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Over the decades, some of the world's most prominent authors have spoken about their new books at Carnegie Council. From the past five years of lectures, we chose 10 of our favorite modern world history books that will be useful for college-bound high school and college classrooms.

As an additional analysis tool, we have added the author's Carnegie Council lecture, often accompanied by the full audio, video clips, and half-hour TV show. Students can explore these to get a better understanding of the process and theories behind the books and to discover whether the author presents any bias in their historical interpretations.

Jump to books on: Africa, China, East Asia, Latin America, Middle East,
United States, World History (general), Geography, Ethics & War 


 

AFRICA:
Of Africa
by Wole Soyinka (2012)
Soyinka offers a wide-ranging look into Africa's culture, religion, history, and identity. He seeks to understand how the continent's history relates to the histories of others, while exploring Africa's truest assets: "its humanity, the quality and valuation of its own existence, and modes of managing its environment—both physical and intangible."
Recommended by a teacher because: so much of what can be required in history curriculum about Africa focuses on its weaknesses and moments of failure. This book will help students to understand the assets of the continent and see it as a diverse place with strong cultural and historical contributions.
Carnegie Council lecture 


 

CHINA: 
Deng Xiaoping and the Transformation of China
by Ezra F. Vogel (2011)
How China embraced globalization, confronted the damage wrought by the Cultural Revolution, dismantled the cult of Maoism, lifted hundreds of millions out of poverty, and opened trade relations with the West is a remarkable story that unfolds around a single, yet controversial individual: Deng Xiaoping.
Recommended by a teacher because: when studying modern world history and globalization, one must pay attention to the impressive rise of China. This book will help students understand, from a leadership point of view, many of the changes that happened in the country from Maoism to today.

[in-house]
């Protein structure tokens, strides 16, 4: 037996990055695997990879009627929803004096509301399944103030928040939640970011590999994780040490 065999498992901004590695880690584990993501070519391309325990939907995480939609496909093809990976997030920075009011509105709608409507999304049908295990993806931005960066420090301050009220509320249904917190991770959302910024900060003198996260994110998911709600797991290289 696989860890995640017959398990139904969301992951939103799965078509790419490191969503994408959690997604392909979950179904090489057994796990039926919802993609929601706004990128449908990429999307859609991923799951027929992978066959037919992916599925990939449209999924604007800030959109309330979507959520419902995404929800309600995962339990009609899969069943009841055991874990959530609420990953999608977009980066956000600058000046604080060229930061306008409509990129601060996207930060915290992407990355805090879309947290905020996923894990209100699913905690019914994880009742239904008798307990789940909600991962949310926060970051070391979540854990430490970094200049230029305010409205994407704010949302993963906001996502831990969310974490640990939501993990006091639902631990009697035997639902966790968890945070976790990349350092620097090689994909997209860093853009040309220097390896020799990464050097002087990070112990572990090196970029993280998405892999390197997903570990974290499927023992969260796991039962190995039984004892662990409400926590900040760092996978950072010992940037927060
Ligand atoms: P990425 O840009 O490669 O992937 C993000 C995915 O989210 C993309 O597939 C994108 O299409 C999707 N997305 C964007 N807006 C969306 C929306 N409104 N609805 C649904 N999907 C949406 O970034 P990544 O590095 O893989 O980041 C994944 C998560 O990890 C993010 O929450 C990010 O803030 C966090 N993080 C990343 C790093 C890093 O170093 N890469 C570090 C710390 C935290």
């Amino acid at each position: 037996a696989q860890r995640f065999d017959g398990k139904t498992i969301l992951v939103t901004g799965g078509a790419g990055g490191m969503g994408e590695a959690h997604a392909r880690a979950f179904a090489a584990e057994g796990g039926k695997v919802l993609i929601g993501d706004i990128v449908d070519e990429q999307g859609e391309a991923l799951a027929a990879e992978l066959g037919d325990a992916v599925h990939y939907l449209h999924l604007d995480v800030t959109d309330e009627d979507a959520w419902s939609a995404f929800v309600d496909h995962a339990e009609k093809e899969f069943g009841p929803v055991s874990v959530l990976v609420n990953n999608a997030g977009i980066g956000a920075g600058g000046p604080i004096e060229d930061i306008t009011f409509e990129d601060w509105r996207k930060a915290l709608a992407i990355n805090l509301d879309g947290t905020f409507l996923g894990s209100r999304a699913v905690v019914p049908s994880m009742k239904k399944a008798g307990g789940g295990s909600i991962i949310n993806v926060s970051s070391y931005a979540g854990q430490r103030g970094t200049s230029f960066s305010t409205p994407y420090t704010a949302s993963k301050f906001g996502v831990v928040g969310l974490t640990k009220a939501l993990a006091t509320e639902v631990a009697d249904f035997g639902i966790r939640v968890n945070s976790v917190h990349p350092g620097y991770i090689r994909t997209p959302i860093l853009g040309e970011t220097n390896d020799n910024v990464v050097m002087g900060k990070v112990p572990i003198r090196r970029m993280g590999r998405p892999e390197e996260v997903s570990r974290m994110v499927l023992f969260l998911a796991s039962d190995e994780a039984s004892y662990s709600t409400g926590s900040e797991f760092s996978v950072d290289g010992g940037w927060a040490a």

Carnegie Council lecture, audio, and video clip


 

EAST ASIA:
Japan 1941: Countdown to Infamy by Eri Hotta (2013)
A groundbreaking history that examines the attack on Pearl Harbor from the Japanese perspective and is certain to revolutionize how we think of World War II in the Pacific.
Recommended by a teacher because: every American student learns about the attack on Pearl Harbor but few can explain the Japanese narrative. From this book, we learn how and why, Hotta argues, the Japanese entered a war they knew they were almost certain to lose and engaged in "reckless militarism couched in traditional notions of pride and honor."
Carnegie Council lecture, audio, and video clip 
Additional teaching tool: Timeline: The Last Days of Imperial Japan (CFR)


 

LATIN AMERICA:
Redeemers: Ideas and Power in Latin America by Enrique Krauze (2011)
Krauze is one of Mexico's foremost thinkers, and in this book he profiles 12 of the most influential figures in 19th, 20th, and 21st century Latin America. The lives and ideas of these characters—who represent history, revolution, and literature among other subjects—have greatly influenced not only the region's past but also its modern political mind. 
Recommended by a teacher because: the book provides a great overview of major players in modern Latin American history. It also can help students to think about leaders in terms of the short and long-term effects of their ideas vis-à-vis development, identity, and politics in the region. 
Carnegie Council lecture, audio, video clip, and TV show 


 

MIDDLE EAST:
I Shall Not Hate: A Gaza Doctor's Journey on the Road to Peace and Human Dignity by Izzeldin Abuelaish (2011)
Dr. Abuelaish was born and raised in a Palestinian refugee camp and worked in Israel while living in the Gaza Strip. During the 2009 Gaza War, three of his daughters were killed by Israeli shells. His response was to call for the people of the Middle East to begin talking, to learn to settle things peacefully, and to treat each other as they are, brothers in humanity.